GRILLED SALMON WITH SUMMER SUCCOTASH AND CREAMED CORN by Charlotte Culinary Expert Heidi Billotto

cropped-heidi-cooks-logo.jpgSomething about Summer – Just love the flavors of local corn, tomatoes and fresh shelled limas? We in the Carolinas are lucky enough to find ourselves smack in the season for succotash, creamed corn and a plethora of ways to eat, cook and serve up local tomatoes! Inspired by a Facebook post from my friend Susan Dosier, lover of local food herself; I decided to share this, one of my favorite recipes for superb summer supper all served atop a bed of local succotash.

Of course, the wild salmon I call for in this recipe is not local to Charlotte, NC; but it is in season and readily available at fish mongers around town, so take the opportunity to enjoy.
All the vegetables in the succotash and creamed corn may be sourced locally this time of year – with the crazy weather we have been having, it may still be a bit early for the limas, so if you can’t find them at any one of Charlotte’s many local farmers’ markets, then opt for frozen baby limas – I prefer organic.
Local corn is spot on right now – I found beautiful ears of a fresh corn variety called ‘Incredible” ( and it is!) at the Atherton Farmers’ Market in SouthEnd last Saturday ( August 3, 2013)  from Paul Brewington of Brewington Farms.

In fact, I will be making the creamed corn recipe here to use in a tasty jalapeno cornbread I am making for a cooking segment on WCNC’s Charlotte Today on Thursday August 8. Be sure to tune in (Channel 36, 11am – noon) or look on these pages for a post of the video and the afore mentioned cornbread recipe the end of this week. Paul tells me he has Collards coming up for the fall season, so look for more on local greens in the months ahead; but I digress….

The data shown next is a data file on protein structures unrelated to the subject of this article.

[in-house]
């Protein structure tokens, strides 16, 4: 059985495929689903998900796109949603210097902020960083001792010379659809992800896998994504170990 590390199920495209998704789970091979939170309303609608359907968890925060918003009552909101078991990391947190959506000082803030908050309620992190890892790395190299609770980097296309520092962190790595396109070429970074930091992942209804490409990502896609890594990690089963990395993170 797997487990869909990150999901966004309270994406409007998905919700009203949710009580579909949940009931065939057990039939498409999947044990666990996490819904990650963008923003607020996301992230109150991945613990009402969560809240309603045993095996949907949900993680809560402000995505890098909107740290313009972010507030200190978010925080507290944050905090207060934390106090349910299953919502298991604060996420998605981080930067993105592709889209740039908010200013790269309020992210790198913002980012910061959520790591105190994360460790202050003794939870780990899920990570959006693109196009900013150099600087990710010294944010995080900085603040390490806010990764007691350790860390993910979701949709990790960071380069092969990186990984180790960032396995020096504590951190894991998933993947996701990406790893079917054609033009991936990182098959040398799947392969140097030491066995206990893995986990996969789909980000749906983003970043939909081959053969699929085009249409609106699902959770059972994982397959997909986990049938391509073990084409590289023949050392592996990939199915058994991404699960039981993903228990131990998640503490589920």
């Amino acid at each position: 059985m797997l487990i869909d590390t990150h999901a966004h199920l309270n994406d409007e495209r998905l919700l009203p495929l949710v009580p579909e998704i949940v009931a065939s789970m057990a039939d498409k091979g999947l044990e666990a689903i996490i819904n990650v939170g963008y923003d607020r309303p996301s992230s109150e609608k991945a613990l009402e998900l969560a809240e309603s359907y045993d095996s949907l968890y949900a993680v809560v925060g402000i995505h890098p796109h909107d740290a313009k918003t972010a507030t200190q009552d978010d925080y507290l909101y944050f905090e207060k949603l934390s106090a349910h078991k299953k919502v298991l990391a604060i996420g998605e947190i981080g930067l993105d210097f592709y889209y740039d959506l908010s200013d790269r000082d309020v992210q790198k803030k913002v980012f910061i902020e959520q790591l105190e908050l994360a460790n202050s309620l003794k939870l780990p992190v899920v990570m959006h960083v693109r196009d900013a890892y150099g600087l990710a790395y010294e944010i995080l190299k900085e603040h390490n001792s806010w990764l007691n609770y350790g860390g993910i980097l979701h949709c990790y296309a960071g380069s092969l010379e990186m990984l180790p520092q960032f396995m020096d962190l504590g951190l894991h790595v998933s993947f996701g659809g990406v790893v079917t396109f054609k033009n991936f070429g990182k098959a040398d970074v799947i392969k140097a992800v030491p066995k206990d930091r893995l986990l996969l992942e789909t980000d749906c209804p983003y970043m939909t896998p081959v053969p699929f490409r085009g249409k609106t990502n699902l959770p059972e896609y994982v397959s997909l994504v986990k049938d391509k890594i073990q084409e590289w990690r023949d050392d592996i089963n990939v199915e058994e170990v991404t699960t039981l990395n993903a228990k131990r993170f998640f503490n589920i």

As far as the condiments for today’s recipe go – for top notch extra virgin olive oil the Queen City I turn to my friends Sophie and Doug at Pour Olive, a gourmet olive oil and artisan vinegar shop On East Blvd. in Charlotte’s Dilworth neighborhood. Pour Olive features current harvest olive oils from around the world and so the selection of these golden elixirs changes from season to season. Right now I am loving the Picual from the well-known Oro Bailen Estate in Spain and the Koroneiki from Greece – both would work well in the recipe, its just a matter of your personal taste. Do stop by Pour Olive to visit and taste and make your own selections or use my choices as a guide. Pour Olive is truly a gem in Charlotte’s culinary landscape.

And here’s yet another – For spices, dried herbs, my favorite sea salt and the ingredients that make up the Heidi’s Hot Pepper Blend noted in the recipe, take a culinary field trip to the Savory Spice Shop in SouthEnd. My friends and fellow foodies Amy and Scott McCabe and their knowledgeable staff will help guide you in your selection of dried spice and herbs and will measure out whatever you need. The beauty of shopping at the Savory Spice Shop is that you can buy a pinch or a pound of any of the high quality, often organic, dried herbs and spices to use at the peak of flavor.

I love the pink Himalayan sea salt and use the coarse grind most of the time. It works particularly well on proteins ( like the wild salmon listed in this recipe) Season the fish before cooking, as the coarse ground salt adds flavor but doesn’t pull out too much moisture.
As for the pepper – I have come up with two mixes that my husband, Tom Billotto and I love to spice things up with – I’ve given one the moniker Heidi’s Hot Pepper Blend; and the other, simply, Heidi’s Hot Pepper Blend with Coriander.

The original Heidi’s Hot Pepper Blend came to be because I loved a product called Hot Shot available at most grocery stores in the spice department.
However as my philosophy of trying to eat and cook with local and organic products has developed, I have opted not to purchase commercially packaged products that rely so heavily on preservative and chemicals to maintain freshness.